but again, it is when it hits you personally that it becomes real.
manage and that is the by-product
of this approach. Underpinning this
approach is our values.
Leading through vision and values is
one of the core competencies of a
Warrant Officer. For me, this means
seeing through the change and seeing
what it looks like at the other end.
This is no easy feat when clouds are
blurring your vision, especially when
we take the ‘shape as we create’
However in such instances, we have to
put our faith in the trust and integrity
of those folk initiating the ideas. It
also means they will come under more
scrutiny as more questions will be
asked. Change initiators may see this
as negativity, however I see this as the
‘they care attitude’ because, after all,
our practitioners are our experts.
change process, something I have
thought about for some time and
something that makes real sense to
me. Sometimes we can over-analyse
things around change, because really
what our people want is the ‘get-onwith-it’ attitude and ‘give-it-a-go’.
On the other hand, many change
initiators are purely carrying out
command intent. This is something we
all have to be mindful of when serving
ones country. If Chief of Air Force gives
the command "move to the right in
column of route"—guess what—that’s
what we do.
At the moment we have a few Air
Force initiatives that have just been
implemented, or are about to be. For
me, they fall within the category of
‘shape while we create’. This approach
poses more questions than answers.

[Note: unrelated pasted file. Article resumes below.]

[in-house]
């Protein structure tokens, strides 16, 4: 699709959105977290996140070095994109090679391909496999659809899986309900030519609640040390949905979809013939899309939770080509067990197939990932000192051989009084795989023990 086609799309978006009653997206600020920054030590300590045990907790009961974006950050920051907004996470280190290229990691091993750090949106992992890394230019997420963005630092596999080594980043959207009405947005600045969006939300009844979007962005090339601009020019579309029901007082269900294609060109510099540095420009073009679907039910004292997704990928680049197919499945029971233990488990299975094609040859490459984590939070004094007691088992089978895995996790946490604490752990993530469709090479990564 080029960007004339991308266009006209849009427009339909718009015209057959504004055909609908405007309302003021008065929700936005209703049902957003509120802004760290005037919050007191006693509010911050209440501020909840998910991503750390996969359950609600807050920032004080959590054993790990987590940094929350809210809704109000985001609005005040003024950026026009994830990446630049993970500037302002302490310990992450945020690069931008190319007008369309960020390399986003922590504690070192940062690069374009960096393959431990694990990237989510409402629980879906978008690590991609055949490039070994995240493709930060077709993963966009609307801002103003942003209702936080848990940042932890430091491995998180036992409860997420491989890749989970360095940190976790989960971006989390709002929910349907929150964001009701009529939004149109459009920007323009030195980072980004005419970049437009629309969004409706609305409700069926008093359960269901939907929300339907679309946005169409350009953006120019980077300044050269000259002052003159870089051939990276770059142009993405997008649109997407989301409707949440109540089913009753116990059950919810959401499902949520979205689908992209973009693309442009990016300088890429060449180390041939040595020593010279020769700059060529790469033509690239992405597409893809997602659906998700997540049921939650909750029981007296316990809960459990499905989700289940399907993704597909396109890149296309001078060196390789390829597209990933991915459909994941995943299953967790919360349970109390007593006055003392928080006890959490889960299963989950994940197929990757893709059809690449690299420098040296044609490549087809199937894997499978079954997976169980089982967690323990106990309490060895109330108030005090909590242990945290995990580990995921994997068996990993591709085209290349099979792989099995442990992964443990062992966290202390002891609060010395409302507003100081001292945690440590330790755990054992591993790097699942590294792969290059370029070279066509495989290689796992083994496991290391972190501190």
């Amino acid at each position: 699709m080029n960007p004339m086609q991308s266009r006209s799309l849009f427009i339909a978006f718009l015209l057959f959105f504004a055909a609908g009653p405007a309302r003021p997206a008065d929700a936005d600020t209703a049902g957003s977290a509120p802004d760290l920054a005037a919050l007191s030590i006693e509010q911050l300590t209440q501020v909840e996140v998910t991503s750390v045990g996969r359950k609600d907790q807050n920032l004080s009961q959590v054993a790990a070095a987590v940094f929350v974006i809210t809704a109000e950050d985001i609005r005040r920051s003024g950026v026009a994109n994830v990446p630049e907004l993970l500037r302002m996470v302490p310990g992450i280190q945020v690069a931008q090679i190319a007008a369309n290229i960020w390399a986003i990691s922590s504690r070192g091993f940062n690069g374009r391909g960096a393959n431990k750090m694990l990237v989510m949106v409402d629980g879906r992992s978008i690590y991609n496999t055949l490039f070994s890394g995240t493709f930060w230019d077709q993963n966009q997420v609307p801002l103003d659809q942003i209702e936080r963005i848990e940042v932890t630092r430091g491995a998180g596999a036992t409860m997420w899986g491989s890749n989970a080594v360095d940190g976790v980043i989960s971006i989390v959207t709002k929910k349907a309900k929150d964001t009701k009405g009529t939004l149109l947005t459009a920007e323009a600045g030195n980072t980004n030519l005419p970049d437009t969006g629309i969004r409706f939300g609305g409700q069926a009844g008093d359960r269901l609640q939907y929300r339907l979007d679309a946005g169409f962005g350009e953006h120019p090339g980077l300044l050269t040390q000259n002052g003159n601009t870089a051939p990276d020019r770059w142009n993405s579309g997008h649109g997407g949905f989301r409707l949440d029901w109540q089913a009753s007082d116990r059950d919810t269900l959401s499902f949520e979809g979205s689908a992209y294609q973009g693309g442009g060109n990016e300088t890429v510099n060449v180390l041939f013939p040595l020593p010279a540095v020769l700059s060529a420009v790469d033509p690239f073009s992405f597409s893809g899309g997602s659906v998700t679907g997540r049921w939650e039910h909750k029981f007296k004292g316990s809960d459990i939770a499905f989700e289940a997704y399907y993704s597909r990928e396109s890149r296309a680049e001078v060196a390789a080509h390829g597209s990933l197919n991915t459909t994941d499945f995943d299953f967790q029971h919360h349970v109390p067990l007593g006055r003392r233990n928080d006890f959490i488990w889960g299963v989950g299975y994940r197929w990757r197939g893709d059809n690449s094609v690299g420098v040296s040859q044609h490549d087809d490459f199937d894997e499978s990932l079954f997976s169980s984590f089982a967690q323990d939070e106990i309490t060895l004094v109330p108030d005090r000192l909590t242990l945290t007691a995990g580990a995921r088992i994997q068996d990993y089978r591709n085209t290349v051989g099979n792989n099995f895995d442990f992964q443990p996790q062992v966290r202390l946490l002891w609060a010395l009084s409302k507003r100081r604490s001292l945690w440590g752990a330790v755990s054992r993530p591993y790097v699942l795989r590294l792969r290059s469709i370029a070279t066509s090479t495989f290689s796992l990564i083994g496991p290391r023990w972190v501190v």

However, that is what we have to
Change is something we need to get to
grips with, not only from the receiving
end, but also for those ideas people
initiating change. Think about mission,
purpose, values, want and desire. For
me, that forms the foundation of why,
how, and acceptance.
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our heritage
'They spoke and it was done'
No. 41 SQUADRON RNZAF 1944–1977
By WGCDR (Retired) Geoff Parkinson
Past Commanding Officer, 41 SQN
o. 41 Squadron was better
known throughout the
Pacific and Asia than in New
Zealand. It was formed in
1944 at Whenuapai in response to the
heavy demands of supplying men and
material to New Zealand forces during
the World War II Pacific campaign.
However, for 22 years, from 1955, the
Squadron was based in Singapore—
initially at Royal Air Force (RAF) Changi
then, from 1971, RAF/RSAF Tengah—
with attachments to other areas as
circumstances required. This was the
longest period of continuous service
overseas ever undertaken (then or
since) by a New Zealand military unit.
The Squadron was equipped with a
range of aircraft; Lodestar and Hudsons
initially, then the renowned Dakota, in
turn, replaced by Hastings and Bristol
Freighters from 1951 (the Hastings were
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passed to the reformed No. 40 SQN in
1953). Iroquois (UH1D) helicopters joined
the Freighters in 1971 and provided
excellent short-range support to ANZUK
Force and then NZ Force, SE Asia. On
disbandment, the Freighters returned
to New Zealand for later disposal (the
Iroquois flight and support functions
became RNZAF Support Unit, Singapore).
The key to the
squadron's continued
success was its
No doubt many other memories will
occur to ex-Squadron members, but
all would acknowledge that the key to
the Squadron’s continued success was
its personnel. The aircrew were well